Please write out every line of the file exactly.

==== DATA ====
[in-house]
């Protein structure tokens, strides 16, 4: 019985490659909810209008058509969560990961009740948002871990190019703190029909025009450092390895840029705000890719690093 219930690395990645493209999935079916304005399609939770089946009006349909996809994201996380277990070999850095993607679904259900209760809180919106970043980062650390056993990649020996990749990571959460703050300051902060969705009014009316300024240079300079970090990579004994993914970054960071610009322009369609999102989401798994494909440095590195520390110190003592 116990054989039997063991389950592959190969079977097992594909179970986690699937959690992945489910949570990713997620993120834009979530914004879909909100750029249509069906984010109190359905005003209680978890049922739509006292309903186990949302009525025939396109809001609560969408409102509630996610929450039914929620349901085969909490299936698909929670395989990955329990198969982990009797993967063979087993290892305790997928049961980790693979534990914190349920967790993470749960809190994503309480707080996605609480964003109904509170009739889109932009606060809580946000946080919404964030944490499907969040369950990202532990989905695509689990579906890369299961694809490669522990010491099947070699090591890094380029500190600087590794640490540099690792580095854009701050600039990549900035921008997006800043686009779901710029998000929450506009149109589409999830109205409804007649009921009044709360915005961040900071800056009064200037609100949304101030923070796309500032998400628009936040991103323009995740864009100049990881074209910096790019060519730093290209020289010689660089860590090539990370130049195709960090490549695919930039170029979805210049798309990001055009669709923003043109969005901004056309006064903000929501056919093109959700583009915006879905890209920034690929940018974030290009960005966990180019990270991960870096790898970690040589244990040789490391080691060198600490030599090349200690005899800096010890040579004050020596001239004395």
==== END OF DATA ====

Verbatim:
[in-house]
């Protein structure tokens, strides 16, 4: 019985490659909810209008058509969560990961009740948002871990190019703190029909025009450092390895840029705000890719690093 219930690395990645493209999935079916304005399609939770089946009006349909996809994201996380277990070999850095993607679904259900209760809180919106970043980062650390056993990649020996990749990571959460703050300051902060969705009014009316300024240079300079970090990579004994993914970054960071610009322009369609999102989401798994494909440095590195520390110190003592 116990054989039997063991389950592959190969079977097992594909179970986690699937959690992945489910949570990713997620993120834009979530914004879909909100750029249509069906984010109190359905005003209680978890049922739509006292309903186990949302009525025939396109809001609560969408409102509630996610929450039914929620349901085969909490299936698909929670395989990955329990198969982990009797993967063979087993290892305790997928049961980790693979534990914190349920967790993470749960809190994503309480707080996605609480964003109904509170009739889109932009606060809580946000946080919404964030944490499907969040369950990202532990989905695509689990579906890369299961694809490669522990010491099947070699090591890094380029500190600087590794640490540099690792580095854009701050600039990549900035921008997006800043686009779901710029998000929450506009149109589409999830109205409804007649009921009044709360915005961040900071800056009064200037609100949304101030923070796309500032998400628009936040991103323009995740864009100049990881074209910096790019060519730093290209020289010689660089860590090539990370130049195709960090490549695919930039170029979805210049798309990001055009669709923003043109969005901004056309006064903000929501056919093109959700583009915006879905890209920034690929940018974030290009960005966990180019990270991960870096790898970690040589244990040789490391080691060198600490030599090349200690005899800096010890040579004050020596001239004395």